Damian Hinds, education secretary: “We will take an unflinching look at the things that discourage people from going into teaching or make them consider leaving … and we will also look at how we support teachers to get better at what they do and hone their expertise and career progression. I want teachers to be able to develop and progress through clearer career pathways, including for those who want to stay in the classroom … and I want schools to be attractive 21st century workplaces.”

Association of School and College Leaders: “We are losing far too many teachers from the profession, particularly early in their careers, and we welcome (these) proposals as a step forward in addressing that problem.

“Providing new teachers with more support to develop their classroom practice and confidence will be good for them and good for the young people they teach. It makes the profession a more attractive career for graduates and will help improve retention. We welcome also the proposals to provide teachers with more opportunities for progression later in their careers, and the plan to pilot sabbaticals for established teachers.

“However, it is vital these proposals are properly funded by the government and that they do not end up becoming yet another additional unfunded cost on schools. There are several cost implications, including development and implementation of the enhanced professional development offer, resources and materials, and ensuring that schools are able to provide the release time for these programmes.”

National Association for School-Based Teacher Trainers: “We are thrilled to note that QTS will remain where it is, as the end of the ITT year, and it is the induction period which will be extended to include a greater entitlement to professional development and support.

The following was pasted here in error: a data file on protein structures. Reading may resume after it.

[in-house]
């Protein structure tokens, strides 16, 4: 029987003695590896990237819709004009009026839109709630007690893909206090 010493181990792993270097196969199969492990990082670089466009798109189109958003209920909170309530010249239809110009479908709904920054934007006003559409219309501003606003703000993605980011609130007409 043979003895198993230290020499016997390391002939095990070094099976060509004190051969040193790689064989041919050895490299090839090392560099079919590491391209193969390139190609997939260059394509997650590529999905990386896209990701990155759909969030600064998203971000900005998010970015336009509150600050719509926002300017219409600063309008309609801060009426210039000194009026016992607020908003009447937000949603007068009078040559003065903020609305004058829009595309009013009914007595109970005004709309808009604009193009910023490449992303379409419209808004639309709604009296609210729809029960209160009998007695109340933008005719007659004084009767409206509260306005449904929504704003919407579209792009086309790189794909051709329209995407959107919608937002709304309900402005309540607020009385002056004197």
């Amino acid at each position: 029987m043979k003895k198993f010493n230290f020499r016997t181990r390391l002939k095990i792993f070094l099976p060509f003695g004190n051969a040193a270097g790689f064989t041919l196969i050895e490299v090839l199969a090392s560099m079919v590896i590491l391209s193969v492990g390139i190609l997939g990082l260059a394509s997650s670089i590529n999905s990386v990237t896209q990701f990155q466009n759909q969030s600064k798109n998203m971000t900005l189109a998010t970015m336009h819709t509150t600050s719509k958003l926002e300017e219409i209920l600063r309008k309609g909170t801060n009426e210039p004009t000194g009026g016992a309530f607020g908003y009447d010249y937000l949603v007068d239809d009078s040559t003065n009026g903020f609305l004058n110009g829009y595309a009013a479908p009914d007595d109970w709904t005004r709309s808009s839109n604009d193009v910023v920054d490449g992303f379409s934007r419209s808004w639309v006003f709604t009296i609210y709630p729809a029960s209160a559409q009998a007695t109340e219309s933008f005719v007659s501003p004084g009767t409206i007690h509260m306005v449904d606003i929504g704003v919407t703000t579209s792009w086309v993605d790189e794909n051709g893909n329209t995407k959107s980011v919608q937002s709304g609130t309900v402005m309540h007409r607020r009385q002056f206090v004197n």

“We are fully supportive of the development of the Early Career Framework for the induction period and look forward to working closely with the expert team to help shape this. We are also pleased to note that the DfE is ‘attracted’ to our suggested alternative to QTS(P) and QTS. We advocated strongly for QTS and Endorsed QTS and this has been recognised in the consultation response.

“However, the issue of funding remains unanswered. We must not lose sight of the fact that for these proposals to be successful, they must be properly funded and fully resourced.”

National Education Union: “We welcome the secretary of state’s commitment to supporting our newest teachers, through focused training and mentoring. His guarantee of the needed funding to deliver this additional work in schools recognises that recruitment and retention of teachers is a vital investment for this government, particularly in light of the teacher supply crisis. Sabbaticals are a good route of professional development for some but it mustn’t divert attention away from the need for a career-long programme of training for all.”

  • Strengthening Qualified Teacher Status and improving career progression for teachers: Government response, DfE, May 2018: http://bit.ly/2zja6F6

Hello I am hoping that you can help me I have my PCEDT In teaching I just need my number how both I get it and will I have to pay for it.

Thank you for reading this message

Heather Esplin

Posted By: ,

Please view our Terms and Conditions before leaving a comment.

Change the CAPTCHA codeSpeak the CAPTCHA code
Sign up SecEd Bulletin